Fig 14.0

Or you can simply go to the light source multiplier and change the color there as well. (Fig 15.0)

Fig 15.0

Let’s choose a cool color like blue as shown below.

Fig 16.0

You can now see how subtle it is and how it’s giving the scene more depth. (Fig 17.0)

Fig 17.0

The next thing we’re going to do is to create a light source here and bring this volumetric light here too as shown below.

Fig 18.0

Now we are going to create another spotlight and place it directly under this lamp shown in Fig 19.0

Fig 19.0

We’ve now placed our spotlight inside the lamp.

Fig 20.0

A side note: The models that are used in this scene are from the Reallusion Content Store. They have beautiful and well-modeled props and assets that you can use for your projects and this is one of them. The content store or the Marketplace.

Now let’s change the color to a warmer color.

Fig 21.0

Let’s use this Golden Yellow color.

Fig 22.0

Scroll down under modify and go to the volumetric light to activate it. (Fig 23.0)

Fig 23.0

You can play with the medium-density multiplier.  And you can see the light is now more obvious as shown below.

Fig 24.0

See that the spotlight beam is going out of place. We can modify it as shown in Fig 25.0.

Fig 25.0

If you don’t want the angle to be out of place, you can also realign it, let’s say to the arrowed direction a little.

Fig 26.0

We can scroll to view from different angles to ensure that everything is properly aligned.  Just click on the beam and take it a little lower to the point as shown in Fig 27.0. It is important to note that when aligning what really matters is the angle from which the camera is capturing the scene.

Fig 27.0

If in some cases you see that the light beam is too narrow at the top and you want it to fill, you click on modify then you click on start. You can just increase the number by say two places up. This is shown in Fig 28.0.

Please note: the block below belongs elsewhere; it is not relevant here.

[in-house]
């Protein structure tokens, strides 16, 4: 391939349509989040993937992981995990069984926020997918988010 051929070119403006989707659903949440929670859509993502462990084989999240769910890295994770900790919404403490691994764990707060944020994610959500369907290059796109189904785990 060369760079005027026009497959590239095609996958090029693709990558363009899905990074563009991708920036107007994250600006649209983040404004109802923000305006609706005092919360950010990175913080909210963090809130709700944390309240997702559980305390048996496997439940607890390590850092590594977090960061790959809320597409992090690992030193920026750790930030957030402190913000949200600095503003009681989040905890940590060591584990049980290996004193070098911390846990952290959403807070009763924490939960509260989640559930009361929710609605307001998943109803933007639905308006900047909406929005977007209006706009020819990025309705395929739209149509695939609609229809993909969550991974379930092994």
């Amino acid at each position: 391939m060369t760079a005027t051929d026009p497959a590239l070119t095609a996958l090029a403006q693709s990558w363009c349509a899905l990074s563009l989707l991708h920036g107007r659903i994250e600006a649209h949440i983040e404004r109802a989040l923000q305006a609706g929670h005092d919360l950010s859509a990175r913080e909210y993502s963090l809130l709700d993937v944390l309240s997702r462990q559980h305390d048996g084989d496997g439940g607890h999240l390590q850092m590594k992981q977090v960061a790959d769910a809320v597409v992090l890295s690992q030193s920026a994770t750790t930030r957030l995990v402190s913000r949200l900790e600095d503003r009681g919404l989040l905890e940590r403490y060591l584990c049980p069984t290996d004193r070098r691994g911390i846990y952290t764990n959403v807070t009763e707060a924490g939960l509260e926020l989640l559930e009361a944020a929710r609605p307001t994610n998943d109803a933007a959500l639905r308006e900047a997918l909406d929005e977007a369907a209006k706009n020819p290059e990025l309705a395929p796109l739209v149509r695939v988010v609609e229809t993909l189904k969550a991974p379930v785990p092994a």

Fig 28.0

This is how to get the light beam to become less narrow.

Fig 29.0

You can raise the beam and re-align it as many times as you would want. So let’s say this looks good for now (Fig 30.0) but you can keep playing around with it till you get exactly what you’re looking for.

Fig 30.0

Next, let’s duplicate the light again.

Fig 31.0

We place the duplicated light here as shown below.

Fig 32.0

Make sure the light is placed inside the lamp and not on top of the lamp.

Fig 33.0

You can take your time and re-adjust the volumetric light until you get what you are looking for. You can keep tweaking it if you have a lot of time and patience to get the desired result.

Fig 34.0

You can also work on the angle. (Fig. 35.0)

Fig 35.0

Keep aligning it until you get the desired result you’re looking for. You can also add the volumetric lighting here too.

Fig 36.0

Now let’s look at it from the frame so you can see that the volumetric lighting is there and it’s subtle. (Fig 37.0)

Fig 37.0

Always remember that it depends on the angle of your camera. It may not look well placed from the preview camera but that doesn’t matter. What matters is the final frame you’re trying to capture.

Fig 38.0

So to give this place more atmosphere, showing that light source,

Fig 39.0

We click on the material name ‘lamp_light’ under the Material list under Modify.

Fig 40.0

Next, we click on Glow under Texture settings.

Fig 41.0

This gives it a nice warm effect.

Fig 42.0